MK 354 Spring 2010

March 1, 2010

emotional – thank you mom.

Filed under: blog #5 — Tags: , , , , — marissagkelley @ 1:20 pm

This past month, the entire world turned its focus toward Vancouver, Canada for the 2010 Winter Olympic games. And what better platform for advertisers to make their impression than the equivalent of a worldwide Superbowl event? In the midst of a diverse television audience that is seeking entertainment by impressive feats of athleticism, how does a company like Proctor and Gamble make people care about mundane products like toothpaste and spray cleaner?

The approach that the company took fits the strategies cited in the chapter on emotion in Made to Stick.  The “Thank You Mom” commercial plays a sequence of powerful clips of Olympian moms cheering on their children as they compete. As inspirational music plays, the copy reads “Is there anything better than being a U.S. Olympian? Actually, there is. Being that Olympian’s mom. Thank you Mom. “

This campaign illustrates the old advertising strategy of selling the benefit of the benefit. Although P&G represents companies that sell everyday household necessities, it recognizes that paper towels and laundry detergent do not inspire an emotional reaction from their viewers. Instead, P&G sells the inspiring image of the loving mother: always there, rooting for her children and providing them with everything they need to succeed.  It’s selling the end result of a mom who has every P&G product that she needs to function during her busy day, so that she can focus on the things that really matter. With this highly effective ad comes the message: Moms, we are here to support you, so that you can focus on supporting your children.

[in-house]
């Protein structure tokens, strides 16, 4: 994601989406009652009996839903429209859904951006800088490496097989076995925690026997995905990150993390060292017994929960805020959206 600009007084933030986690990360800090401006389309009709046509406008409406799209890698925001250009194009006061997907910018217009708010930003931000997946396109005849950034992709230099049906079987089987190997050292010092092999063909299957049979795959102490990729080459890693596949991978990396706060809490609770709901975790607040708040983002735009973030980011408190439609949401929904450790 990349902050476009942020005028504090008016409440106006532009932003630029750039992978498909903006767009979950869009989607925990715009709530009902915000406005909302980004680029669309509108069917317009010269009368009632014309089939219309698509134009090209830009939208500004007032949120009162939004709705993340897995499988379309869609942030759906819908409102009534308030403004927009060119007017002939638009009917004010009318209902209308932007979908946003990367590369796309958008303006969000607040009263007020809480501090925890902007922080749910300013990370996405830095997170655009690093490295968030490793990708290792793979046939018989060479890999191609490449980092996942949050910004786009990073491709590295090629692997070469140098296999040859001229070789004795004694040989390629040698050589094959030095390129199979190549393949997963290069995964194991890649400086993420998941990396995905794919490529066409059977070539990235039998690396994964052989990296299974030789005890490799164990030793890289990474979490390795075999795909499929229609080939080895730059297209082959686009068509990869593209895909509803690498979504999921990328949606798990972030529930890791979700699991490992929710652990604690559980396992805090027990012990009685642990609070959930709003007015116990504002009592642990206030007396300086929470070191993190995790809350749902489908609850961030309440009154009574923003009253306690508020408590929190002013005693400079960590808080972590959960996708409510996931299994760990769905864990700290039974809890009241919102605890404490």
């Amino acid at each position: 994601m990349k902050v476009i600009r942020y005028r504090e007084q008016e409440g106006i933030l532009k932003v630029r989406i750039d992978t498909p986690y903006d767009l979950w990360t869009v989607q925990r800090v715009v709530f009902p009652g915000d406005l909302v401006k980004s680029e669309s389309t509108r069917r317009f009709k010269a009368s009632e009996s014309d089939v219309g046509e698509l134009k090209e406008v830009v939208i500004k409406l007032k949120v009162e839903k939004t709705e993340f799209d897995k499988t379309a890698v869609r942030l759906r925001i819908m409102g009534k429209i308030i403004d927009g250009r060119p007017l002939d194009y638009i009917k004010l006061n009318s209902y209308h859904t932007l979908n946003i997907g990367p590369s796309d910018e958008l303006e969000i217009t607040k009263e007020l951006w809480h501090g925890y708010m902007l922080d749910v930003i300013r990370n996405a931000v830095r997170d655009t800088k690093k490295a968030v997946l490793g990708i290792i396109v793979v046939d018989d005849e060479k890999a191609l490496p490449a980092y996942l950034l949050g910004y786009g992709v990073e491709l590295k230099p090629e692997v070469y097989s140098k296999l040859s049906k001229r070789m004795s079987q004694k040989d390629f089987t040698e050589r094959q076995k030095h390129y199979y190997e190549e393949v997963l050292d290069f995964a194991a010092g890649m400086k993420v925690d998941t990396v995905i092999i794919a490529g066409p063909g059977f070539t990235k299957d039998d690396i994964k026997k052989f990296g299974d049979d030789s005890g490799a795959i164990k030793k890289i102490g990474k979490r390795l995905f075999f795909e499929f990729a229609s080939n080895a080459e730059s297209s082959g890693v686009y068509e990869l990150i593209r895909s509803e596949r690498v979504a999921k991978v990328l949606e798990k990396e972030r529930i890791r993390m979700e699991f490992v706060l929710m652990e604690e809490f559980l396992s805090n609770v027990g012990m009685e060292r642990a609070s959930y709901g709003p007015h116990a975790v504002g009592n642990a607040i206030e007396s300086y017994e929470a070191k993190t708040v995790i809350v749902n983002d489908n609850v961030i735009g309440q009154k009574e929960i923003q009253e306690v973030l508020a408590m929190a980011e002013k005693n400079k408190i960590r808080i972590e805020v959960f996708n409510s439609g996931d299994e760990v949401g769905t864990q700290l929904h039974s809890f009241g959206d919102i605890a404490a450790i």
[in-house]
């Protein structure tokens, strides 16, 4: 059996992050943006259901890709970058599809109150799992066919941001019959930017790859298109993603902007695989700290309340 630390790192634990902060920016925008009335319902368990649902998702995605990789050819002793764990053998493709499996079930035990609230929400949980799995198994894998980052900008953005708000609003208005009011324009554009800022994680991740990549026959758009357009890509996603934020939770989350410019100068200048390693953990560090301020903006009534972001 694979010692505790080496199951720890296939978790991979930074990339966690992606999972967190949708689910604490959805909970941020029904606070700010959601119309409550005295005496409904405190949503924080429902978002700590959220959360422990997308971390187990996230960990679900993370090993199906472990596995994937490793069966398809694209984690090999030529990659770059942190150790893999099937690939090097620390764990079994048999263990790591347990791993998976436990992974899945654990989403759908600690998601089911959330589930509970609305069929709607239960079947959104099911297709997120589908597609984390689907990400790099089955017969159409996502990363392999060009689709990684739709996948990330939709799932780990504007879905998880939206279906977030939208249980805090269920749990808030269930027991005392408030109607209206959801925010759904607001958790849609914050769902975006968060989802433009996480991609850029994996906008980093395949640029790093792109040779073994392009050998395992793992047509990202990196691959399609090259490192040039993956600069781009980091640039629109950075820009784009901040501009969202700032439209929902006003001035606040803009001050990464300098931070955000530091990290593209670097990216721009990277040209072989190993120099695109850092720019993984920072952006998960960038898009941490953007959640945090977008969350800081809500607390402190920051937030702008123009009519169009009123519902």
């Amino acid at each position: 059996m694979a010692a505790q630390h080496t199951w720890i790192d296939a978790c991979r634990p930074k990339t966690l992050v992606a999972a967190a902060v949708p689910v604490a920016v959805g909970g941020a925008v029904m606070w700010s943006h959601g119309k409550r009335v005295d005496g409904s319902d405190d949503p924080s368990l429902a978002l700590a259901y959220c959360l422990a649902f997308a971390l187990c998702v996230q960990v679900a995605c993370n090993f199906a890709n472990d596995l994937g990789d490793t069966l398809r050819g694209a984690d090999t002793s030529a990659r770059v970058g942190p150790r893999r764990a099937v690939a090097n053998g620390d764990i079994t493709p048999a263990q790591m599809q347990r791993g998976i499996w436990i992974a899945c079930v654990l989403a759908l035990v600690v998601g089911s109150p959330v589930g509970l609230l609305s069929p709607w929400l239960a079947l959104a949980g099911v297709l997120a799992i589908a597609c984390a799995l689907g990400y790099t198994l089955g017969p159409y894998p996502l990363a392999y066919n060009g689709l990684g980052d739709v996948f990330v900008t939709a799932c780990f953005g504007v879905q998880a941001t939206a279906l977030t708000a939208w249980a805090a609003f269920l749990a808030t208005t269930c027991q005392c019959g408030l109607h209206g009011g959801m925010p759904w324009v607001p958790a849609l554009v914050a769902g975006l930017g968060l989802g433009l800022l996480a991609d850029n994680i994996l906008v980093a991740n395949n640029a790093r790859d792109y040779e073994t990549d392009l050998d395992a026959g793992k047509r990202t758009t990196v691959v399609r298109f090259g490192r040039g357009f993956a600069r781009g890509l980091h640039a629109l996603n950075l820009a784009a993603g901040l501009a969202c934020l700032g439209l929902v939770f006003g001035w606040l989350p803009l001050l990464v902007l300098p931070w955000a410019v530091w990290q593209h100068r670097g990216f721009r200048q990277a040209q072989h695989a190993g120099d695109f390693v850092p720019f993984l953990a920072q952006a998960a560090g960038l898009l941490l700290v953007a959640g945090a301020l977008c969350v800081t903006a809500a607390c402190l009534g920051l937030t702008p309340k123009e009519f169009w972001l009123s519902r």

Not only does this campaign illustrate selling the benefit of the benefit, it also appeals to self-interest. Everyone in the world has a mother, and knows the strength of a mother’s love. This commercial tugs at heartstrings by playing images we are all familiar with that express loving care and support. It invokes feelings of pride in its audience in the same way that the Don’t Mess With Texas campaign did.

By making an emotional appeal, Proctor & Gamble fulfilled its objective to position their brand as a trusted, dependable choice for all consumers. Essentially, the commercial used emotion to align the company with world-class Olympian athletes as a fellow champion.

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“In the Arms of an Angel”

Filed under: blog #5 — cathleendbombard @ 1:02 pm

“You’re in the arms of an angel; may you find some comfort here,” is the tune my friend immediately hummed when we were talking about the current ASPCA television commercial. She isn’t the only one. Most people think of Sarah McLachlan’s “In the Arms of an Angel” song we have all come to know and the images of beaten and abused animals when referring to the ASPCA.

“In the Arms of an Angel” is an emotional song, written in a slow and solemn tone. Its lyrics refer to death and loneliness.  This song mixed with images of abused animals allows for the audience to relate on an emotional level, as death and loneliness are also part of being human.

The message of the ASPCA commercials hits viewers emotionally, not only because of the somber song, but also because of the images: fluffy cats and big-eared puppies with severe injuries.